Gizzarelli, Manuela (2014) Valutazione dell'attività anti-Leishmania del Domperidone in cani naive esposti a infezione naturale. [Tesi di dottorato]

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Item Type: Tesi di dottorato
Lingua: Italiano
Title: Valutazione dell'attività anti-Leishmania del Domperidone in cani naive esposti a infezione naturale
Creators:
CreatorsEmail
Gizzarelli, Manuelamanu110387@hotmail.it
Date: 31 March 2014
Number of Pages: 80
Institution: Università degli Studi di Napoli Federico II
Department: Medicina Veterinaria e Produzioni Animali
Scuola di dottorato: Scienze veterinarie per la produzione e la sanità
Dottorato: Scienze cliniche e farmaco-tossicologiche veterinarie
Ciclo di dottorato: 26
Coordinatore del Corso di dottorato:
nomeemail
Ciaramella, Paolopaociara@unina.it
Tutor:
nomeemail
Oliva, GaetanoUNSPECIFIED
Date: 31 March 2014
Number of Pages: 80
Uncontrolled Keywords: Cane, leishmaniosi, domperidone
Settori scientifico-disciplinari del MIUR: Area 07 - Scienze agrarie e veterinarie > VET/08 - Clinica medica veterinaria
Date Deposited: 07 Apr 2014 10:43
Last Modified: 07 May 2017 01:00
URI: http://www.fedoa.unina.it/id/eprint/9886

Abstract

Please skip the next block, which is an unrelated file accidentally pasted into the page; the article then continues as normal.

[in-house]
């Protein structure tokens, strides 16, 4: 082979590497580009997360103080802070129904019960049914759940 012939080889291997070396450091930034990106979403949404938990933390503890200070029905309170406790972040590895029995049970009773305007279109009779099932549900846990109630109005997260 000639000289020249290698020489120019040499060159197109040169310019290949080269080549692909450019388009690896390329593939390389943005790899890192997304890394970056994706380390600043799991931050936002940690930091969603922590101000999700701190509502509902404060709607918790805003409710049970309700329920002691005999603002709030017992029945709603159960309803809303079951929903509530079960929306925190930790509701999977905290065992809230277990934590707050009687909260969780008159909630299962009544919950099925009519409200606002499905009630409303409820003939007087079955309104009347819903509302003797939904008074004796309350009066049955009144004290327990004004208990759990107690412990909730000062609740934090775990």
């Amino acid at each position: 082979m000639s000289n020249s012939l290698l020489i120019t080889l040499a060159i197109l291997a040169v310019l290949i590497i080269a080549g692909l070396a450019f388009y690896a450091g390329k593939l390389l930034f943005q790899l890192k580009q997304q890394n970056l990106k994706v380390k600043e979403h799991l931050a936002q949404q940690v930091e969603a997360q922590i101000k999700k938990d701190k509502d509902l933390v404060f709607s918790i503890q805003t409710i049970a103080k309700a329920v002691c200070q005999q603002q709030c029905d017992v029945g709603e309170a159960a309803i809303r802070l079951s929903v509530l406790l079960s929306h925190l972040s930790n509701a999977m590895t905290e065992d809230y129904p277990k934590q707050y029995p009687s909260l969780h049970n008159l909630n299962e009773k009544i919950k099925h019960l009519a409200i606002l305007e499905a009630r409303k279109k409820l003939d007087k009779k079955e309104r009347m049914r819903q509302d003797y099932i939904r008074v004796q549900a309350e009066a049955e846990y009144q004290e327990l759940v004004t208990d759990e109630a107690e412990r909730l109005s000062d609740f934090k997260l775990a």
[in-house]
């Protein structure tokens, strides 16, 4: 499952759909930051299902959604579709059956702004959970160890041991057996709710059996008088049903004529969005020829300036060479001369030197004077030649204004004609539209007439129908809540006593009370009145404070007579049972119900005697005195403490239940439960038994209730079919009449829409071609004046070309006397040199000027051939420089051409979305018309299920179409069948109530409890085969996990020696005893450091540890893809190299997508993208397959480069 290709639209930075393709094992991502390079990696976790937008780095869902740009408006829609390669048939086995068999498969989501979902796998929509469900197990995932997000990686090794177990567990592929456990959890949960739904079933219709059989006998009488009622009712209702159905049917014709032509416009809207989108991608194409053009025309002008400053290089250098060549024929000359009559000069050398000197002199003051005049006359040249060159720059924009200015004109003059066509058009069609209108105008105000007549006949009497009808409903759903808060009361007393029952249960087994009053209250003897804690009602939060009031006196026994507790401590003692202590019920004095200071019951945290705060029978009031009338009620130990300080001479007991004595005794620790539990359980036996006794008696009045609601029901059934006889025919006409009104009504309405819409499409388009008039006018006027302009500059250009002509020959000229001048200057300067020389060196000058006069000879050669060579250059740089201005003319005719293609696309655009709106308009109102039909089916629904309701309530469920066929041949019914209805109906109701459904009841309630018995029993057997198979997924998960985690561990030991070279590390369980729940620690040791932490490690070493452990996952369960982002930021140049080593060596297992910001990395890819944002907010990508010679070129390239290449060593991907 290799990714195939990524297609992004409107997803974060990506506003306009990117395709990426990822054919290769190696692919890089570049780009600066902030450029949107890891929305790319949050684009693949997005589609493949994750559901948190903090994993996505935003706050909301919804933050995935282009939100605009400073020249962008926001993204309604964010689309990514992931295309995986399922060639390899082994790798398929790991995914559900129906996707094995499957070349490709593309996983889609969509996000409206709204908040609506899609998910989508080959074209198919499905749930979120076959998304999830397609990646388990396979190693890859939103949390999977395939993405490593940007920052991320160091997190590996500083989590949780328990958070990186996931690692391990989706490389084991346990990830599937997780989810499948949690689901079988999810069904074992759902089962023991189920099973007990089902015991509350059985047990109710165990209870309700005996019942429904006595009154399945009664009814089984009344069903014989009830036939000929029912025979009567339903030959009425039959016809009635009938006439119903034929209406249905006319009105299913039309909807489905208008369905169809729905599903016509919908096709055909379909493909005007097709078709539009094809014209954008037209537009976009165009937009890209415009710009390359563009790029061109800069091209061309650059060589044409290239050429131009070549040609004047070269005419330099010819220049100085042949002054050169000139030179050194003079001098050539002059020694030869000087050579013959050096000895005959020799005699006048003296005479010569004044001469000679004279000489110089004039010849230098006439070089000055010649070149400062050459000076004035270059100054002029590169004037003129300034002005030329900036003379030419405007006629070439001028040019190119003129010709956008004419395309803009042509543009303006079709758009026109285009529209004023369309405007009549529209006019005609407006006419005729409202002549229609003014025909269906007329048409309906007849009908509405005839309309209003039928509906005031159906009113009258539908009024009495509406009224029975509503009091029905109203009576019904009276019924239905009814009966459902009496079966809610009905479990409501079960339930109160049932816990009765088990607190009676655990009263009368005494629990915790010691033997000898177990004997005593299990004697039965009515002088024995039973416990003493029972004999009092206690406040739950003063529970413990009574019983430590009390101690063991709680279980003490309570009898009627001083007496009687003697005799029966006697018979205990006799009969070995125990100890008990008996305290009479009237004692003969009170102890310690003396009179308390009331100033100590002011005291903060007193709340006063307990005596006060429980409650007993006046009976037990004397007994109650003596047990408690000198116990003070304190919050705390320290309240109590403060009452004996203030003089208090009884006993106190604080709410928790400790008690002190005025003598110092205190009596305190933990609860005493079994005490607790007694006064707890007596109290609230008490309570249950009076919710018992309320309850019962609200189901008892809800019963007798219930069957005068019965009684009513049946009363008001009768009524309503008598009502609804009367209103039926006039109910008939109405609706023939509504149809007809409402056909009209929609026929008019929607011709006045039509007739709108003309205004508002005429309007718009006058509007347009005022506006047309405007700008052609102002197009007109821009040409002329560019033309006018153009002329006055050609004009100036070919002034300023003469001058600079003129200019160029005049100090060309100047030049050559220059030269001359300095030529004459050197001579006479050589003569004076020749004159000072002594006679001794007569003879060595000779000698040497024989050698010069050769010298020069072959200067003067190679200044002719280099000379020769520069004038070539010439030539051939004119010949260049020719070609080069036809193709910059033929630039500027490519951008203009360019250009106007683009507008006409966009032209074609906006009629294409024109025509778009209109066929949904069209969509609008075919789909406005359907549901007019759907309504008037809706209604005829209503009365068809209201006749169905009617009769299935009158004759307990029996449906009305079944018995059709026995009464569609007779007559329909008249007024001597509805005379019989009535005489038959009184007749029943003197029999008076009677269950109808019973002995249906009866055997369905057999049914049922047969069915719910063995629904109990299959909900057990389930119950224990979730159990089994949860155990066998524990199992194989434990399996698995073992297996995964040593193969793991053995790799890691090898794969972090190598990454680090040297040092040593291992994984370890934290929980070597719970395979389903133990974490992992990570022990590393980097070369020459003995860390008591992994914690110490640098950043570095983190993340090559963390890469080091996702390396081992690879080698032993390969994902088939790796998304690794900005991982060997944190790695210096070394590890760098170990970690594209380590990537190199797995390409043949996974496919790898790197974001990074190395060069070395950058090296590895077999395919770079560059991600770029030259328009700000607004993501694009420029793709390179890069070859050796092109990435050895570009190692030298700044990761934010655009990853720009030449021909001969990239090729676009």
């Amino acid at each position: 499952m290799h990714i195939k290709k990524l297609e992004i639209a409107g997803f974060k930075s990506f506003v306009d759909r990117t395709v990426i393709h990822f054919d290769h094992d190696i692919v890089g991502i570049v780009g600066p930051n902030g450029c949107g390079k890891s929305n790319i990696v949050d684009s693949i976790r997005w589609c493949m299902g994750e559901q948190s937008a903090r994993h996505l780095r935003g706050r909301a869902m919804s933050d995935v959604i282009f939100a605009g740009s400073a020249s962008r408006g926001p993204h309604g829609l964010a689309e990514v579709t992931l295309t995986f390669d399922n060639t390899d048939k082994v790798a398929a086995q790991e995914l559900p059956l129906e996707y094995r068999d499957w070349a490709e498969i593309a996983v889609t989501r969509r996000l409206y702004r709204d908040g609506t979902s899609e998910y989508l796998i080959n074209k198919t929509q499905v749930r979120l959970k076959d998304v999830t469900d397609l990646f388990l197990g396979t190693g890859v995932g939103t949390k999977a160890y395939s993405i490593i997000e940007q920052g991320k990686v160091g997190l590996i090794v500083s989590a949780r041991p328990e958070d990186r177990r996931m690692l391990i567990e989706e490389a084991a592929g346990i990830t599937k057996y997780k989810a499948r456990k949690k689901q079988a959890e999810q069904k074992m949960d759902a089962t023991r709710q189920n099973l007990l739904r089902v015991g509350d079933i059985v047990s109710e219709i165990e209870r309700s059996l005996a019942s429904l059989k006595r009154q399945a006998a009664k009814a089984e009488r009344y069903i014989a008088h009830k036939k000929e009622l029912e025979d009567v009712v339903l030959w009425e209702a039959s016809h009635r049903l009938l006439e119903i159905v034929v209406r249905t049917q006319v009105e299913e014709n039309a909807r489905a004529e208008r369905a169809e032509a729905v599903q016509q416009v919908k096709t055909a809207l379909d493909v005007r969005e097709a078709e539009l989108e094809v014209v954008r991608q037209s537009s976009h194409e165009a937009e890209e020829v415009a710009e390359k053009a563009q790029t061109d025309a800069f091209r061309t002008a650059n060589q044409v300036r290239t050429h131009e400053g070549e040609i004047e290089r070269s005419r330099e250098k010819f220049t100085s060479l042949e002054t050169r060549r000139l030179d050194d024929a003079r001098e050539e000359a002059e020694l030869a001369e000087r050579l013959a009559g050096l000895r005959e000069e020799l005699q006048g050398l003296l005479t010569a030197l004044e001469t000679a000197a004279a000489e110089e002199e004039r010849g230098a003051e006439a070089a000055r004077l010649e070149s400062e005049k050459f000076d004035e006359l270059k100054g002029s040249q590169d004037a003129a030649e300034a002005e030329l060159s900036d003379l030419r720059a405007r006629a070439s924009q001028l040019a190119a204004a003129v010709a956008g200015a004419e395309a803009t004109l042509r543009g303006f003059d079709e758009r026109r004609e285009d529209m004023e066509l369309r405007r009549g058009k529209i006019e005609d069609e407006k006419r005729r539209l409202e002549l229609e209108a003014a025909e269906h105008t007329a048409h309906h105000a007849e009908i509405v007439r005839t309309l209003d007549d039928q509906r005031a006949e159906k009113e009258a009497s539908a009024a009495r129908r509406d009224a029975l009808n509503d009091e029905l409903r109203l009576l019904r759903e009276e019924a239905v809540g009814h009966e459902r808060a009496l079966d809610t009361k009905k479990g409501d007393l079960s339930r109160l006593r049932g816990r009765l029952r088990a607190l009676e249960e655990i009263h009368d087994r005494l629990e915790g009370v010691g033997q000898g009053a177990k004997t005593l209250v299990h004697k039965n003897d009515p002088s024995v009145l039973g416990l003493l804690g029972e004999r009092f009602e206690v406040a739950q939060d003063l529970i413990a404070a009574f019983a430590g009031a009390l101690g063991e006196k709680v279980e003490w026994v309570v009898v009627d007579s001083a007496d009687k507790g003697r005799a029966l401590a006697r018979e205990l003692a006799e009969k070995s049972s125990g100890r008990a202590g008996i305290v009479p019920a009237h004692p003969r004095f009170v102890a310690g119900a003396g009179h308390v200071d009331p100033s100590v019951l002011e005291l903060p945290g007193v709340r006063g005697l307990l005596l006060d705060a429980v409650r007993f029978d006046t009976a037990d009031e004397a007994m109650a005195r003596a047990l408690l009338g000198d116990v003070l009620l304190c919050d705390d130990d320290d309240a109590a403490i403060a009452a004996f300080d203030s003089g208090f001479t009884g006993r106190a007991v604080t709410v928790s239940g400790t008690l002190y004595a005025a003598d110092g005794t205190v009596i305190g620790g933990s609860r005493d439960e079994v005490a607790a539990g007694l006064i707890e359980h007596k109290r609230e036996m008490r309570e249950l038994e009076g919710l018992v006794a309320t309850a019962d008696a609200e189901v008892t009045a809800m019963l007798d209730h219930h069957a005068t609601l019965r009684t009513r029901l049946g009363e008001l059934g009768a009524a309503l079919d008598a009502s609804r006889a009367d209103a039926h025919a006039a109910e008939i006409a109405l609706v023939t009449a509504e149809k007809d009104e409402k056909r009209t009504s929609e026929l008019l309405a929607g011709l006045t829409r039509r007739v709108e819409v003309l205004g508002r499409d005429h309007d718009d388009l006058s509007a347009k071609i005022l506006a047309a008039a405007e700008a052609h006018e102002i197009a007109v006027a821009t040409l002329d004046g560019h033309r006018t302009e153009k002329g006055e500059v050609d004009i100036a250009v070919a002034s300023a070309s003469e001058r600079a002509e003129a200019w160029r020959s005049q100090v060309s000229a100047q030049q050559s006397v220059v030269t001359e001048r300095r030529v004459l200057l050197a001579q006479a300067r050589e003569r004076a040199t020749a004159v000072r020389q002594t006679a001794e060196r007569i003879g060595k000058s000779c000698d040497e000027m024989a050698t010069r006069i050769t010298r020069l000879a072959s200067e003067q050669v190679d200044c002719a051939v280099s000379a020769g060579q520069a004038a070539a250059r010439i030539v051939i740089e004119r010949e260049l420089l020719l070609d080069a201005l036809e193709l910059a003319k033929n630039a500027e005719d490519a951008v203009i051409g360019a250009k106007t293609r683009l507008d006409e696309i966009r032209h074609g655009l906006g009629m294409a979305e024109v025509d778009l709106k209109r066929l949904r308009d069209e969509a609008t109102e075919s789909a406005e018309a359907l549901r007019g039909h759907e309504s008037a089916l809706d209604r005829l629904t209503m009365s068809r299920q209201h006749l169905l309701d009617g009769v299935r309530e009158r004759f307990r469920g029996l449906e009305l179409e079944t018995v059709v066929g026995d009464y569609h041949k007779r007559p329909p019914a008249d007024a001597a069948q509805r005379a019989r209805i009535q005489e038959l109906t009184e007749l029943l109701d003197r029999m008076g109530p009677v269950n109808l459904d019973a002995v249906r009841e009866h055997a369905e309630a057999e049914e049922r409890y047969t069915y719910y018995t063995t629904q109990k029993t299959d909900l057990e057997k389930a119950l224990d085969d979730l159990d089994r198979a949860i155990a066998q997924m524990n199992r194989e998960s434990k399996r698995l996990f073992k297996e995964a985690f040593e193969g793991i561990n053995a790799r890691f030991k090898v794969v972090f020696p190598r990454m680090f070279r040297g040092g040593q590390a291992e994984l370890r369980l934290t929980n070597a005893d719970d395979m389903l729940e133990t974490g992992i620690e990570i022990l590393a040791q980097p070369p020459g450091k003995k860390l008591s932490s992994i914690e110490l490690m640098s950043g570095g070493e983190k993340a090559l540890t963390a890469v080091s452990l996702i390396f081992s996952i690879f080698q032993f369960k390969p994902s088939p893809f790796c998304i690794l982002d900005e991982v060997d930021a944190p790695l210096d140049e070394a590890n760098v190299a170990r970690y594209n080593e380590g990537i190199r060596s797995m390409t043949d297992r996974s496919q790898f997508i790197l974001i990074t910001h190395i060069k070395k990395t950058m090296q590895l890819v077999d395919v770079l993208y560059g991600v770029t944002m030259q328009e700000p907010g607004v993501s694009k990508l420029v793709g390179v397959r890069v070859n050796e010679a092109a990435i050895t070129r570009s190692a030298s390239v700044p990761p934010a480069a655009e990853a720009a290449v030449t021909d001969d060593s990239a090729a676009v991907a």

Canine leishmaniasis (CanL), is a zoonotic systemic infectious disease caused by protozoan Leishmania infantum, an obligatory intracellular parasite of macrophages, transmitted by the bite of phlebotomine sandflies. The aim of this study, is to evaluate the use of domperidone, a dopamine D2 receptor antagonist, in naïve dogs naturally exposed to canine leishmaniosis. Materials and Methods. The study was performed in an open-air kennel sited in Sant’Anastasia, a rural municipality of the Naples province (Southern Italy) where both human visceral leishmaniasis and CanL are highly endemic. 25 naïve beagle dogs,of 5-7 months old, were housed in kennel and regularly treated with domperidone, during two consecutive seasons of transmission of CanL. During the study, dogs neither received mechanical nor chemical protection against sand fly bites, nor anti-Leishmania drugs if they showed clinical manifestation of Leishmania infection during the study. The following time points have been considered in this analysis: M5,M9 ad M17. At each M point the following biological samples were obtained from dogs: peripheral blood for IFAT serology, full blood count, total proteins, albumin/globulin ratio, and urea and creatinine values; bone marrow (BM) aspirate for Leishmania DNA detection by nested polymerase chain reaction (n-PCR); popliteal limph node (LN) aspirate for parasite culture. Before samplings, a complete clinical assessment was performed by accurate inspection of dogs for the presence of any clinical signs attributable to Leishmania infection. By the comparative analysis of clinical, serological and parasitological findings, the dogs were assigned to one of the following stages of CanL: negative, subpatent infection, asymptomatic active infection and symptomatic active infection. Results were compared with similar data, obtained from a group of dogs, housed in the same kennel in the same period, but that didn’t receive any treatment. Results. At M5 all dogs of first group (treated with domperidone) were still negative to the infection. A M9, 60% of dogs was negative, 25% showed subpatent infection, 5% had asymptomatic active infection and 10% symptomatic active infection. At M17, 55% of dogs was negative, 10% had subpatent infection, 5% asymptomatic active infection and 30% symptomatic active infection. In control group (no treatment), at M5 all dogs were negative. At M9, 90,5% of dogs was negative, 6% had subpatent infection, 4% asymptomatic active infection. At M17, 79 % of dogs was negative, 7,5% showed subpatent infection, 7,5% asymptomatic active infection and 7,5% symptomatic active infection. Conclusions. The present study, is part of a longer study, so data should not be considered conclusive. Despite this, it is clear that the treatment with domperidone, was not effective in preventing the infection. Should be carried out further studies to test the drug in groups of dogs that live in highly endemic areas and exposed to highly stressful conditions, like those due to life in kennel.

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